Indoors finally got to me. My germaphobe and introvert side lost the battle. My garden is a sanctuary, but I needed to see different shades of green, and yellow and brown. Westonbirt, the national arboretum seemed a good choice – far enough away to have an air of having to travel, but close enough that I don’t feel I’m letting down all those that have fought the good fight over the last year. The last time we visited was for the overpriced and underwhelming autumn leaves spectacular. Whether we’d gone too early or left it too late, I couldn’t say, but, except for the liturgical colours in Acer Avenue, everything else was just a bit mottled and dull.
We arrived early and were welcomed with a blue sky crisscrossed with white streaks, remnants of braver travellers. It was one of those days that confuses the English. Bright sun, clear sky, a touch of frost clinging to the tips of leaves and blades, but the supercomputers at the Met Office had promised temperatures of 17°c by 11 o’clock. So, I opted for sandals and a t-shirt and put up with the goosebumps and odd looks for the first hour, before feeling smug as the sun gently warmed the earth and the over-dressers started peeling off their jackets, jumpers and scarves.
The site wasn’t busy but having spent so much time surrounded by minimal people, I felt over-crowded and started to dart off on the little side trails of Silk Wood, ducking under boughs and branches, avoiding nettles, and creating my own routes as and when the trees conspired to block my path. It was walking along such a diversion that I felt the urge to go barefoot and have a Pretty Woman moment. I’m not particularly spiritual but I find something changes in my brain when I remove my shoes and let my feet skin into the grass or mud or sand. It feels grounding, connecting, more natural than cramming your toes into leather, plastic or those awful old-fashioned walking boots – I don’t know whose feet they were designed for.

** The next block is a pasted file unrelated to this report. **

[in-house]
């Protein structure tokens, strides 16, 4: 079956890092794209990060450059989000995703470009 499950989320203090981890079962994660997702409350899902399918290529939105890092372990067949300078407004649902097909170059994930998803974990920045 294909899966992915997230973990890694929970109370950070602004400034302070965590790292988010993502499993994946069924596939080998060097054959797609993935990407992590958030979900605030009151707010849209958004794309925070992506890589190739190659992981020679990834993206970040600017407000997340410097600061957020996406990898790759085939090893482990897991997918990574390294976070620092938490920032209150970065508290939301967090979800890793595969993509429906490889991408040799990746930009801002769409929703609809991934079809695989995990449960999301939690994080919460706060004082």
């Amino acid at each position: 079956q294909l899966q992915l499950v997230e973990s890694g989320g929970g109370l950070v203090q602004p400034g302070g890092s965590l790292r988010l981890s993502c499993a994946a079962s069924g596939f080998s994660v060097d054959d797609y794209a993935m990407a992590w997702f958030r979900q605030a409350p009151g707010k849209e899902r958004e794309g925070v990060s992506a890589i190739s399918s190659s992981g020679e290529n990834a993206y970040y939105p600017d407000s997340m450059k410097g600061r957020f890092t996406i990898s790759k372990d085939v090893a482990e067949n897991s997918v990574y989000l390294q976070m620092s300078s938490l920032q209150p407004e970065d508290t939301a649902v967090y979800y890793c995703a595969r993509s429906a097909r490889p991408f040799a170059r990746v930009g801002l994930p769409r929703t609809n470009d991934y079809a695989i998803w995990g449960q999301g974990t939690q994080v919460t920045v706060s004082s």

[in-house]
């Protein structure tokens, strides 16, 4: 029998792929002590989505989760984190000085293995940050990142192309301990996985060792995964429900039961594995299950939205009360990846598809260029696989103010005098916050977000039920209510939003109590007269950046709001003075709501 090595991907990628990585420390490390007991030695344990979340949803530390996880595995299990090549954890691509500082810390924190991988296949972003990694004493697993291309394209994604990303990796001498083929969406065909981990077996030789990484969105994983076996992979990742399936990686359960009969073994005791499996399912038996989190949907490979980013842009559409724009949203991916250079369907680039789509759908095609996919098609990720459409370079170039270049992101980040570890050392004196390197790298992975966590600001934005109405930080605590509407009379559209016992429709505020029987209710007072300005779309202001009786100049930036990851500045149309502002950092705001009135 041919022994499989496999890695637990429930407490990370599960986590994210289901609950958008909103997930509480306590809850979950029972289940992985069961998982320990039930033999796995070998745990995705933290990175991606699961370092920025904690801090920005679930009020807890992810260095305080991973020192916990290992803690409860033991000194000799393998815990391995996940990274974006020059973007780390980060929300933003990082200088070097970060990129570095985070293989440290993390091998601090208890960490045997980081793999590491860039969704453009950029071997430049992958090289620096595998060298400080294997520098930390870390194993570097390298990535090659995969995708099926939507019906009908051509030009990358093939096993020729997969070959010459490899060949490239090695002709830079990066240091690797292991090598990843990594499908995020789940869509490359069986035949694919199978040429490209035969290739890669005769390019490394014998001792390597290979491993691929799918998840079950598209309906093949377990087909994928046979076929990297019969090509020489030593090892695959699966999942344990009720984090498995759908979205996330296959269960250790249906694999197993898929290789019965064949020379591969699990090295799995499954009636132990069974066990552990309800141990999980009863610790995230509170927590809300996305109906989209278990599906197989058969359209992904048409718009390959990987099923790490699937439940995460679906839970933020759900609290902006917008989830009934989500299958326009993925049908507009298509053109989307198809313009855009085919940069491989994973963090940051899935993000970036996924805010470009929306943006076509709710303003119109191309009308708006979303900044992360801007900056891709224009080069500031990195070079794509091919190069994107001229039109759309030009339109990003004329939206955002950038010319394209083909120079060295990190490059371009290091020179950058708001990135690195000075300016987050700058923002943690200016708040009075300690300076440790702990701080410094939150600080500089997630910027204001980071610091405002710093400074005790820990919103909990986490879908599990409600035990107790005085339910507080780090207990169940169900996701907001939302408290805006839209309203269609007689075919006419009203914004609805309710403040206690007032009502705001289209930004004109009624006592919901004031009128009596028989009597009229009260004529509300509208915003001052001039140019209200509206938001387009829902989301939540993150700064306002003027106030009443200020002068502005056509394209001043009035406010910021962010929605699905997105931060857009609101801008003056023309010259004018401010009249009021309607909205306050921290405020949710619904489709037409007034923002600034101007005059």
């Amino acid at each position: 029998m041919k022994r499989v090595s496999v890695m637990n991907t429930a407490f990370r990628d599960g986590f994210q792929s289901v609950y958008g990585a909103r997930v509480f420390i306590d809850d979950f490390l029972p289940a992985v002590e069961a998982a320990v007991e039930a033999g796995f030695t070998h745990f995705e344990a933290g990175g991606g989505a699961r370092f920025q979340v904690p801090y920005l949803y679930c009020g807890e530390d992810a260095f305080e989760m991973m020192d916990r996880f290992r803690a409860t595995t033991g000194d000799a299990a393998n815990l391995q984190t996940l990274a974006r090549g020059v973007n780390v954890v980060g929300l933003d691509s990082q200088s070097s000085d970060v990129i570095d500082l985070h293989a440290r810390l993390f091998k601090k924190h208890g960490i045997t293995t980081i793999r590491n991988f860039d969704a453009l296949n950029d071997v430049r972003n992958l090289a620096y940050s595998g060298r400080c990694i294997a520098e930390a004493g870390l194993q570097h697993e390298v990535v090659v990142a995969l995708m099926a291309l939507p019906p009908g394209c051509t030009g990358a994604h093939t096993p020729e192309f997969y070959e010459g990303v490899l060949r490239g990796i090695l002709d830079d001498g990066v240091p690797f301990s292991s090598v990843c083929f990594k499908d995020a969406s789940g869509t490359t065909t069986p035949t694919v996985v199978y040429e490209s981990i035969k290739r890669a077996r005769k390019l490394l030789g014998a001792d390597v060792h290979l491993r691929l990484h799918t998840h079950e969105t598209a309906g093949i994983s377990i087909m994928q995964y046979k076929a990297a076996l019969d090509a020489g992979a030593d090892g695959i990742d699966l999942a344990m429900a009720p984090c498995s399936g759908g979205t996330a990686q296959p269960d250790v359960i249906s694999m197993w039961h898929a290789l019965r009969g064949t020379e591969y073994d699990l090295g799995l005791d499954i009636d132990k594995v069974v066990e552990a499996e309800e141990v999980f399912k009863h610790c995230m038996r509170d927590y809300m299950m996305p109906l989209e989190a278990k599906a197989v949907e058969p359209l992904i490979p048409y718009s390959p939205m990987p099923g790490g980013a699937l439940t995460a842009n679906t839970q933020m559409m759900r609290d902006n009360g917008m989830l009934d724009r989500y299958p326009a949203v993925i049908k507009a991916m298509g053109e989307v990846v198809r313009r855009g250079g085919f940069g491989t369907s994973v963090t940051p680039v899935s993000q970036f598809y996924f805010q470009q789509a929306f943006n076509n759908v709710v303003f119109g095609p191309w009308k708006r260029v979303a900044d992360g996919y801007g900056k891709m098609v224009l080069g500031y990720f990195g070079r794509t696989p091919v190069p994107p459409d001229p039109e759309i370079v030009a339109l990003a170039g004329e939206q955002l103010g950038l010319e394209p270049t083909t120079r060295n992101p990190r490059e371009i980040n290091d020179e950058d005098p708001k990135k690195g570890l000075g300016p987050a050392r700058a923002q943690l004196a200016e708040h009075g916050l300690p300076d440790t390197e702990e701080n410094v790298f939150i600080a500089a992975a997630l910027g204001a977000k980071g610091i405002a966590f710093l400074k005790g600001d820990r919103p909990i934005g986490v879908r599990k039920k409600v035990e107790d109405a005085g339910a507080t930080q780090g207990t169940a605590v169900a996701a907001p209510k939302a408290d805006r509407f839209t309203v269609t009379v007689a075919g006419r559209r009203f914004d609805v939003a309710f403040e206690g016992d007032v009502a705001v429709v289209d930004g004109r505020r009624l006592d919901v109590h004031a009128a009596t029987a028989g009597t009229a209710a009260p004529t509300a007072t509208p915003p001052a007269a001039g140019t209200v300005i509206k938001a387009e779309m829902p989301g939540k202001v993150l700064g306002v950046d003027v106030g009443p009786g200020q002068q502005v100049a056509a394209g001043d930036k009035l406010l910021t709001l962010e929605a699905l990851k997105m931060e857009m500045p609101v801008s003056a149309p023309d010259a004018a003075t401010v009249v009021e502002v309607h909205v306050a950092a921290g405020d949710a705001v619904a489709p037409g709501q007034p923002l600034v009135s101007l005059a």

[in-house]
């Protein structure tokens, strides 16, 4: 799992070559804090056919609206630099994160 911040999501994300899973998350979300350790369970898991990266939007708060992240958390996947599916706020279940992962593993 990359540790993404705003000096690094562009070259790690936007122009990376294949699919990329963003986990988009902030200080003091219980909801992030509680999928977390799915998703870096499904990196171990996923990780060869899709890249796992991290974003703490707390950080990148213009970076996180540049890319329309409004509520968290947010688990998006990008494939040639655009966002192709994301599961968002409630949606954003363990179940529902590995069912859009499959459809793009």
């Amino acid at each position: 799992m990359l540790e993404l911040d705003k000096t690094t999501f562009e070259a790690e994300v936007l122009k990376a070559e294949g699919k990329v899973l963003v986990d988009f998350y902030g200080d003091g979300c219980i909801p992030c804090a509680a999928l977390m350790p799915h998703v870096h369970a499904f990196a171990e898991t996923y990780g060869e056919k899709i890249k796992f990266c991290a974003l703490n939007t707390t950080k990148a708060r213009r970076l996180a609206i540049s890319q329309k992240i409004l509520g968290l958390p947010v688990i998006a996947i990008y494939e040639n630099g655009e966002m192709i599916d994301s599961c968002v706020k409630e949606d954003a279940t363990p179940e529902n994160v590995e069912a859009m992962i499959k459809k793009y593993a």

The lush, dewy path eventually came to the central trail that circles the arboretum in a quasi-figure-of-eight. It was dusty and covered with a layer of gravel, I had to decide if my soft, winter feet were ready for the challenge? I put a toe out, testing it as I would the sea in January. Not too bad, another toe or two, then the ball, arch, heel, sharp, sharp, sharp. My husband tells me off for swearing near a group of rucksack-laden walkers. Sandals back on, my feet felt miserable, confined in red patent leather and cork.
We walk across the Downs, towards the Old Arboretum, this part of Westonbirt, my favourite, it feels more fertile with great interwoven canopies providing year-round shelter. The miserable gravel path continues its trudge around and between the ancient trees, but there is much more grass, wide tranches of long, silky blades that haven’t been brutally slain as they would have been at a National Trust site. I scrunch my toes in the moulted skin of the Paperbark Maple, the bark so thin it disintegrates with the slightest touch.
Acer Avenue is a delight for the eyes, but it is dull for the foot. The starburst leaves of Japanese Maples cling to their branches and the ground is rather flat. More exciting are the surroundings of the Scots Pines, the spikiness of the fallen pines needles depending very much how long since they have fallen from their branches.
The Western Hemlock is a beauty. Wide and tall with great folds of bark, each thick enough to wedge my hands into. Old and new webs cling between the corrugations. The soil underneath is fine dirt, dusty and almost worn away in places, feeling as mature as the tree that stands in and over it. It clings to warm ankles and calves.
I walk back to the car bare-footed, begrudgingly putting my sandals on at the last minute, unsure if it’s legal to drive shoeless in England. My feet are dirty, with the odd scratch from a sharp pinecone or hidden twig, but I’m happy, I feel more relaxed than I have in many months. Perhaps I will start walking barefoot more often.